[22]

. For instance, principal component analysis actually exploits a covariance matrix to remove linear correlation of data points

[30]. Among the attempts for modeling more complicated relationships, additional statistics, such as entropy and mutual information [26], and kernels [17] have been adopted. As a different paradigm, one can model non-linear behaviors by preliminary applying a preprocessing step and encode raw data by means of a transformation which increases the feature space. For instance, [15] applied such idea for spatial and temporal derivatives for gesture recognition, [26] considered both different color spaces and edge detectors for image classification, and [25] used filter bank responses as features to estimate head orientation. In this latter approach, once defined the feature map and the transformed data matrix whose -th column is , the covariance (2) is now expressed by

(4)

Despite is able to capture general relationships embedded in the raw data the main bottleneck with (4) is the requirement of explicit computation for . Indeed, due to feature space augmentation performed by the higher dimensionality of such a matrix is more demanding in terms of both storage and computational cost required to calculate (4) instead of (2). Additionally, although infinite feature spaces are common for many classes of feature maps (e.g., the one corresponding to a Gaussian kernel), this case has to be excluded in (4) since is infinite dimensional and therefore impossible to compute exactly. In the following Section, we will face the problem of obtaining without involving .

Iii Method

Leveraging on the theory of kernel methods [31], every symmetric and positive definite kernel function can be expressed as

(5)

where the inner product is computed in the Hilbert space333For additional details about as well as for an extended presentation of the proposed method, please, refer to the Supplementary Material. which defines the range of the feature map . In (5), the kernel trick [31] replaces the arbitrary relationships in the original data space with a linear reformulation in : most importantly, can be actually skipped, since only requiring the computation of the kernel (e.g.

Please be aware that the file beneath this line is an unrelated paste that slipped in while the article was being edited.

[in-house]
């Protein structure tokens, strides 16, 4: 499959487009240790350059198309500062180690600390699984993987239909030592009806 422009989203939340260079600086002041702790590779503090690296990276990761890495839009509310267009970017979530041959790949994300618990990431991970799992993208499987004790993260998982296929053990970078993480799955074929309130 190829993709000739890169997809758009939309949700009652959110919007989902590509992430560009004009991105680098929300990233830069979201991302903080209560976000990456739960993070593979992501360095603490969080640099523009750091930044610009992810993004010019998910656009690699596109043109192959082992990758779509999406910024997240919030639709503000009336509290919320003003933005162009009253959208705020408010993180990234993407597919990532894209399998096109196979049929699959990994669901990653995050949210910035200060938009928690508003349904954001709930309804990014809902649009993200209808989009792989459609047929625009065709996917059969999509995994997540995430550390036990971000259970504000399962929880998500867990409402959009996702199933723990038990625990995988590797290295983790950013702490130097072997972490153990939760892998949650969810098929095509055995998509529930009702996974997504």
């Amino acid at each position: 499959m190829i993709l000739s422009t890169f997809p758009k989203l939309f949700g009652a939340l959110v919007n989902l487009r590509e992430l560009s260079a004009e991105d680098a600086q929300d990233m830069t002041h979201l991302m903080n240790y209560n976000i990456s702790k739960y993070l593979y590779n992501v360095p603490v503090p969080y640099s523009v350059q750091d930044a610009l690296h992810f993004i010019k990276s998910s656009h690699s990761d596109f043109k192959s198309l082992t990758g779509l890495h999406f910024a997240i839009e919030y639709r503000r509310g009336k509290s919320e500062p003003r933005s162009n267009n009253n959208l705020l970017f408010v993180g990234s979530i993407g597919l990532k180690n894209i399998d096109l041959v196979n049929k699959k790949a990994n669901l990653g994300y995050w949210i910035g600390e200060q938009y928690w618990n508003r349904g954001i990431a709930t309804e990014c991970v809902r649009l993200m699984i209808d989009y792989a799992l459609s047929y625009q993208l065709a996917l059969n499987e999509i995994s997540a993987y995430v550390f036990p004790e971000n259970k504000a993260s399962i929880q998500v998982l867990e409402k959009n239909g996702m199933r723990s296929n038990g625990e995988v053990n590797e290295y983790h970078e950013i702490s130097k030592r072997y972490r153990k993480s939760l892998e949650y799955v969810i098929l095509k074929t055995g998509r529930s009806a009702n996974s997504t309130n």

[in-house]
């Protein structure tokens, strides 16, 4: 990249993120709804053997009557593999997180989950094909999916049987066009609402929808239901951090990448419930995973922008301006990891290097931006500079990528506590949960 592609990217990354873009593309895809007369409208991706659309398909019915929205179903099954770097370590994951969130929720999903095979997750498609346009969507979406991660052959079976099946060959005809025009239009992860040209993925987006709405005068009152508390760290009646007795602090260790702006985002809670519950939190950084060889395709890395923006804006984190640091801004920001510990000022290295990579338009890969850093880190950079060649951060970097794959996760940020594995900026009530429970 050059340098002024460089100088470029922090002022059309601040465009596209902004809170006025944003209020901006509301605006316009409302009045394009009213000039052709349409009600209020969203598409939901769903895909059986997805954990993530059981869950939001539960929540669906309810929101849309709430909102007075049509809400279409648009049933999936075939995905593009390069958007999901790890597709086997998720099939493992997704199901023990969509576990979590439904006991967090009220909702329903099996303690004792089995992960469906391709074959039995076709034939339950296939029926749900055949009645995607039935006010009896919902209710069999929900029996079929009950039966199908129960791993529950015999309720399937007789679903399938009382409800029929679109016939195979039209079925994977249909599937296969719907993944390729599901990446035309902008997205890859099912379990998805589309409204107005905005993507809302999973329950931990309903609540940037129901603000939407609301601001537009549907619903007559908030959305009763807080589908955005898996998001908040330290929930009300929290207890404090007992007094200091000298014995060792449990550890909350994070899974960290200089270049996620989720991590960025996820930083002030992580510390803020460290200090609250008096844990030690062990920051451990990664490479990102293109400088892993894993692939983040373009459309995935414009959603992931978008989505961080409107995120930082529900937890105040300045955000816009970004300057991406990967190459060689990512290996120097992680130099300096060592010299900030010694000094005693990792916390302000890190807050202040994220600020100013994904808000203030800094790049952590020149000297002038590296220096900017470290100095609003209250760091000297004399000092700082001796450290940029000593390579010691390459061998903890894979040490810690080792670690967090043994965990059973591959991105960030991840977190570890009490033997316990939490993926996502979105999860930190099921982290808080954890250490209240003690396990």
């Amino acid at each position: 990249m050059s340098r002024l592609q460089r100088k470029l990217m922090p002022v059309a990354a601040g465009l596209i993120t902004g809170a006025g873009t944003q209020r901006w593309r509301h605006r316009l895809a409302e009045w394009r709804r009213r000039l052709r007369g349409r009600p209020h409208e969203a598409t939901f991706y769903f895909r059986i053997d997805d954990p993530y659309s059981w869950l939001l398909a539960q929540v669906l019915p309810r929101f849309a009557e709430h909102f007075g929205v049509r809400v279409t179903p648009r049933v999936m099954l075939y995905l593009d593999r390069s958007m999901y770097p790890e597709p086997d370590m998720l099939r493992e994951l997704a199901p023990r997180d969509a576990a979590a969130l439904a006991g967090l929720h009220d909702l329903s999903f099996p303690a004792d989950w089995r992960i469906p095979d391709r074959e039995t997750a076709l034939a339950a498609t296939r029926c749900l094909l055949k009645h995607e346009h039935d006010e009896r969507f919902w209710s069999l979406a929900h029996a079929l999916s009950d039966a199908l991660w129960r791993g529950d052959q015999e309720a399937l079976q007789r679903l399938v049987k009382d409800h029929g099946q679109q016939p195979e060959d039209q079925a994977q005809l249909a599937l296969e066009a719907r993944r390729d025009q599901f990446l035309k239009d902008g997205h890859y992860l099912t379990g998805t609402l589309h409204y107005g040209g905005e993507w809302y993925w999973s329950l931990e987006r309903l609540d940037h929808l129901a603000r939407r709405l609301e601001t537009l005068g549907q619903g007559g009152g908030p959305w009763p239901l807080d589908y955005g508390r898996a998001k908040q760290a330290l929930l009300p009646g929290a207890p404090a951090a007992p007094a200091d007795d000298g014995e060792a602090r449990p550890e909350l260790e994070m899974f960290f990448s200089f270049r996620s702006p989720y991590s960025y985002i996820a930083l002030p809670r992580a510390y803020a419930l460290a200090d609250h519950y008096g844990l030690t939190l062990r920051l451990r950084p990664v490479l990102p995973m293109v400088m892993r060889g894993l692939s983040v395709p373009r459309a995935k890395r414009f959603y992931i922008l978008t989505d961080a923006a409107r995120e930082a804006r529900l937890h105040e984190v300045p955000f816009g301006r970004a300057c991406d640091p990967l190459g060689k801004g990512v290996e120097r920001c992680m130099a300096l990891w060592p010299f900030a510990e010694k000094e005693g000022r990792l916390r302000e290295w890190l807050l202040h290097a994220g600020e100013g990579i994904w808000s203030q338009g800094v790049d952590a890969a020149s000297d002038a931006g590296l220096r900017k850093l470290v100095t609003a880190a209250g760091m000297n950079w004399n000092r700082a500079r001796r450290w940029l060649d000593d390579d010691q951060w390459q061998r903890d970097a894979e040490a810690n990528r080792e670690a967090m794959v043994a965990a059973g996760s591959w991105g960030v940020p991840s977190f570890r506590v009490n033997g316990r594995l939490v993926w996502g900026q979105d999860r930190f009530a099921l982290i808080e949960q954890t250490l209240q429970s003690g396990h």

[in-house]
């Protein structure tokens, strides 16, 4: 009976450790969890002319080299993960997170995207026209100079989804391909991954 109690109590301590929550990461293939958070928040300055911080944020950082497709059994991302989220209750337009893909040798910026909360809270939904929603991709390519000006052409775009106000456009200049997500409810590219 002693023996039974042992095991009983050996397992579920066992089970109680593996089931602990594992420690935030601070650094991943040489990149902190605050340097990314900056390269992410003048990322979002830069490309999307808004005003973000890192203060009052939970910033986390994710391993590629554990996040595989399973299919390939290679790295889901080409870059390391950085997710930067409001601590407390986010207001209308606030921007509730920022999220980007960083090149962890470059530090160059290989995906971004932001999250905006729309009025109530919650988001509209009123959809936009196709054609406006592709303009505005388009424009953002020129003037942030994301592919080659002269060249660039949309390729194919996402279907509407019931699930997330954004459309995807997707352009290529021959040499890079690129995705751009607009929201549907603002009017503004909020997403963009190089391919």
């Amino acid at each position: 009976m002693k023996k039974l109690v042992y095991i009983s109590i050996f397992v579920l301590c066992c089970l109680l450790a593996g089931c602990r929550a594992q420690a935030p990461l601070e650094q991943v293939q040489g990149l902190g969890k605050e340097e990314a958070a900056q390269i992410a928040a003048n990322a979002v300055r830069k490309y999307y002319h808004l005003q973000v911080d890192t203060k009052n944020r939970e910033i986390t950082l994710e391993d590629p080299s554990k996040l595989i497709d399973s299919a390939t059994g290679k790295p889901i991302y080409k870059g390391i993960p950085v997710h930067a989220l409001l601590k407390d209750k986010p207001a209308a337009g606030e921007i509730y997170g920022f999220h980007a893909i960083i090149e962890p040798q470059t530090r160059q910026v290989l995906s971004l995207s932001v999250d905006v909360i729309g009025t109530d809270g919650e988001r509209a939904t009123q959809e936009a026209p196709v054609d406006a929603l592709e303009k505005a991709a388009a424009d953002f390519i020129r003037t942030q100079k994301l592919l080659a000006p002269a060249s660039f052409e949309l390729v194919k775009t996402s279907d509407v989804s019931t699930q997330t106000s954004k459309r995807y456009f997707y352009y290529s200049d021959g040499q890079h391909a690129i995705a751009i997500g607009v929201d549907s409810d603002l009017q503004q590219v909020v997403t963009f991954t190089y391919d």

, this happens for support vector machines

[30]). In our case, we will employ to obtain the representation , equivalent to (4), that is , while also skipping the computation of . The following statement moves the first step in this direction.

Lemma 1.

Assume that there exist such that for every , being the unitary element of the canonical base of as a vectorial space. Then, there exists a matrix depending only on the kernel , the data and , such that, if we define we get .

Proof.

Using (4), the -th entry of rewrites

(6)

In (6), once exploited the assumption that for some we can define the matrix whose -th entry is and consequently we deduce

(7)

which proves the thesis. ∎

Lemma 1 certifies that we are able to compute the covariance in terms of the sole kernel However, some issues pertain to the practical feasibility of the assumption

(8)

for any , which is nevertheless fundamental for our purposes.

Actually, (8) is quite restrictive since the range of is forced to contain the whole canonical base of . For instance, if (8) consists in a set of equations that have to be solved in an -dimensional space and, even if we assume that the resulting linear system can be either undetermined or impossible. Clearly, in case of a more general shape for , it is not trivial to check whether the assumption (8) is verified. Hence, it seems natural to opt for a different feature map, which can replace in generating the kernel function , also satisfying (8). Thus, in the rest of the paper, we will focus on a specific class of stochastic feature maps , actually fulfilling hypothesis (8), so that the induced linear kernel approximates in a both stochastic and analytical sense. Therefore, we select the family of functions